“There is a rhythm to life along the Brenta Canal that is distinctly Venetian,” says Julietta Jameson at Traveller. Maybe that’s because when the Venetian aristocracy built their summer villas along the River Brenta, it was considered a natural extension of the Grand Canal. In time, there were some 200 villas lining its banks, each of them notable in architecture and fine interior artworks and it soon became known as the Brenta Riviera. “Part of a system of waterways known poetically as the Riviera del Brenta, it is still very much of and for the people of the northern Italian province of Veneto, despite it being almost surreally picturesque in places and historically important indeed,” writes Jameson. The river’s famous residents included Galileo, Napoleon, Casanova and various royalty -- and it was “written about by Byron, Goethe and Goldoni, all residents at one point or another, and painted by masters such as Tiepolo and Canaletto.”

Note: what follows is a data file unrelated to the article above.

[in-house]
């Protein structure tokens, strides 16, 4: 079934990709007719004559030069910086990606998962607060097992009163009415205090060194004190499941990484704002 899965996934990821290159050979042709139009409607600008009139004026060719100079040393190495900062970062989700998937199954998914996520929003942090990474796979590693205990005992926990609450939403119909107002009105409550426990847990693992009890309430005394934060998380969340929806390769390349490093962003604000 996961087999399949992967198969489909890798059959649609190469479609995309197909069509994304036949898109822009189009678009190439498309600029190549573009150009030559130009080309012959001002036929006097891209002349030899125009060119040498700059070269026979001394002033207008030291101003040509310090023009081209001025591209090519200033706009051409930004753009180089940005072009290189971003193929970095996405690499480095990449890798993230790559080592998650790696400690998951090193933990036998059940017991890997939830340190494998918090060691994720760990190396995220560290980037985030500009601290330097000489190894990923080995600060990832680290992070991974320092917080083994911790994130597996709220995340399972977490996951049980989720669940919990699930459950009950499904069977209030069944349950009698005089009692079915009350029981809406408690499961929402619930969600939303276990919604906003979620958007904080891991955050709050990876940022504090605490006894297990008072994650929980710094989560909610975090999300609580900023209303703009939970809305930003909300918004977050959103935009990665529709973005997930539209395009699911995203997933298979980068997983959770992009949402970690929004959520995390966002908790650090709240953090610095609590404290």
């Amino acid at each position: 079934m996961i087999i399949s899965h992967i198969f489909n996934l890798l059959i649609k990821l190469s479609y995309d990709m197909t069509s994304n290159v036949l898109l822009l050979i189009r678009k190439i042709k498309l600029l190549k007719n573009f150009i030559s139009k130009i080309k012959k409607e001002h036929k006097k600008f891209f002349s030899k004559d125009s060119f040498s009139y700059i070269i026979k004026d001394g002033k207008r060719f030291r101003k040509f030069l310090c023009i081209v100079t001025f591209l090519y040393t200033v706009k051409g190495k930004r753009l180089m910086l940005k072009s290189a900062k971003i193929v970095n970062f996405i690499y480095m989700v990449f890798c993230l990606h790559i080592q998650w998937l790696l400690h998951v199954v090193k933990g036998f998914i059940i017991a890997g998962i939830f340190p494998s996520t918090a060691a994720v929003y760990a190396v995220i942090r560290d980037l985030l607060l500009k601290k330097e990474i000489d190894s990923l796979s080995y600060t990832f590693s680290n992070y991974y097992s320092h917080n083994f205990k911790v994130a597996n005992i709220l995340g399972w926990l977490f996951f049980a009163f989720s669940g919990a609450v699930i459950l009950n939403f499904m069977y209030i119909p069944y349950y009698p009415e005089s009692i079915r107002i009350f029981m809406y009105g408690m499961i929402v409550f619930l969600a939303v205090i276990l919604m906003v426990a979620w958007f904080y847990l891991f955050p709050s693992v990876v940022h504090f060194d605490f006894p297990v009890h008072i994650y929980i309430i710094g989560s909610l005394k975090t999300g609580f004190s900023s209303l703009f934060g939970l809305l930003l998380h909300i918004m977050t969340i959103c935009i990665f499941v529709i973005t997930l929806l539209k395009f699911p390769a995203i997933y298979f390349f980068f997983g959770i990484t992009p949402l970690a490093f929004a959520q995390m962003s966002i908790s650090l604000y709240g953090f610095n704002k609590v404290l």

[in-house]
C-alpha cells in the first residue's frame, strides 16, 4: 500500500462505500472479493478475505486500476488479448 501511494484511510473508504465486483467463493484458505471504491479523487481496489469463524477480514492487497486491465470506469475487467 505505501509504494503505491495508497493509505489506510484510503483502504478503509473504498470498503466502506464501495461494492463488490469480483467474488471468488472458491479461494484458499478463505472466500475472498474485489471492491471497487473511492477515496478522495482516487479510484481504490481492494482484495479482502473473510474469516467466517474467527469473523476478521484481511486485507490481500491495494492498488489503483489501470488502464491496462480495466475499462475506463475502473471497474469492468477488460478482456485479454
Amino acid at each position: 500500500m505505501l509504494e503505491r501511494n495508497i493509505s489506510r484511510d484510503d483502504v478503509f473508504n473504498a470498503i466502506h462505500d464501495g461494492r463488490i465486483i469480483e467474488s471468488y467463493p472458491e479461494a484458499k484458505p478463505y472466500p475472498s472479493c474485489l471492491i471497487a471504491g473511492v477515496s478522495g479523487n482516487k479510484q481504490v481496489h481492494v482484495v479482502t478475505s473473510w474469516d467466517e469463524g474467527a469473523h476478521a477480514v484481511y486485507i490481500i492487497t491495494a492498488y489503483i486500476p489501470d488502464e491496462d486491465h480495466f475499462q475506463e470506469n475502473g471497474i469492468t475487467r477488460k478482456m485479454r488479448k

Although most of the villas along the Brenta River are not open to visitors, ”they can be seen as you drive, bike, or boat along the river and some of the gardens are now public parks,” explains Martha Bakerjian at Tripsavvy. A few villas can be visited -- the best, says Bakerjian, is Villa Pisani, built in the early 18th century and “now home to an art museum, with its beautiful gardens and famous maze.” Another worth a visit is Villa Foscari, designed by the outstanding Italian Renaissance architect. Adrian Woodford at The Telegraph cruises the length of the river to view the grand villas -- including Villa Foscarini where Lord Byron lived with his mistress, the Contessa Giuccoli – with the Il Burchiello and describes the tour.
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